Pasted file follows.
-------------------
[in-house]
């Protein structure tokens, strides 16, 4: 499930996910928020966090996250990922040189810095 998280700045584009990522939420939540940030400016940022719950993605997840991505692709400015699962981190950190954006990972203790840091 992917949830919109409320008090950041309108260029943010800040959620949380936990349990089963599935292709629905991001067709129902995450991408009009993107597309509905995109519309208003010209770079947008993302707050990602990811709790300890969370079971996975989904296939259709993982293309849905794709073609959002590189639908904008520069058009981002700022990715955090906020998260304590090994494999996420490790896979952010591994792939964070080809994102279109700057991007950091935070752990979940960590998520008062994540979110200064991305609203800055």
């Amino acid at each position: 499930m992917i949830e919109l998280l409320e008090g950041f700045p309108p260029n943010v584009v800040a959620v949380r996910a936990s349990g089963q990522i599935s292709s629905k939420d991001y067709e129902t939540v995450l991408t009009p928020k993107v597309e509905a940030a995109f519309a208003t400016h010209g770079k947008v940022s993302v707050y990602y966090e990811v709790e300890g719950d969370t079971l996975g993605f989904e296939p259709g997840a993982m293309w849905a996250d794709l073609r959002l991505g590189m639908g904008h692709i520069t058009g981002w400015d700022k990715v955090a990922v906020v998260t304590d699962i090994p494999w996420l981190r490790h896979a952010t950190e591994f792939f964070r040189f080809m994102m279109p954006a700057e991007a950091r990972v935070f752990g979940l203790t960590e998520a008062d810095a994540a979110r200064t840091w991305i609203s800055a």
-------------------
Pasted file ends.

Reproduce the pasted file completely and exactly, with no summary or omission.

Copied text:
[in-house]
């Protein structure tokens, strides 16, 4: 499930996910928020966090996250990922040189810095 998280700045584009990522939420939540940030400016940022719950993605997840991505692709400015699962981190950190954006990972203790840091 992917949830919109409320008090950041309108260029943010800040959620949380936990349990089963599935292709629905991001067709129902995450991408009009993107597309509905995109519309208003010209770079947008993302707050990602990811709790300890969370079971996975989904296939259709993982293309849905794709073609959002590189639908904008520069058009981002700022990715955090906020998260304590090994494999996420490790896979952010591994792939964070080809994102279109700057991007950091935070752990979940960590998520008062994540979110200064991305609203800055």
């Amino acid at each position: 499930m992917i949830e919109l998280l409320e008090g950041f700045p309108p260029n943010v584009v800040a959620v949380r996910a936990s349990g089963q990522i599935s292709s629905k939420d991001y067709e129902t939540v995450l991408t009009p928020k993107v597309e509905a940030a995109f519309a208003t400016h010209g770079k947008v940022s993302v707050y990602y966090e990811v709790e300890g719950d969370t079971l996975g993605f989904e296939p259709g997840a993982m293309w849905a996250d794709l073609r959002l991505g590189m639908g904008h692709i520069t058009g981002w400015d700022k990715v955090a990922v906020v998260t304590d699962i090994p494999w996420l981190r490790h896979a952010t950190e591994f792939f964070r040189f080809m994102m279109p954006a700057e991007a950091r990972v935070f752990g979940l203790t960590e998520a008062d810095a994540a979110r200064t840091w991305i609203s800055a």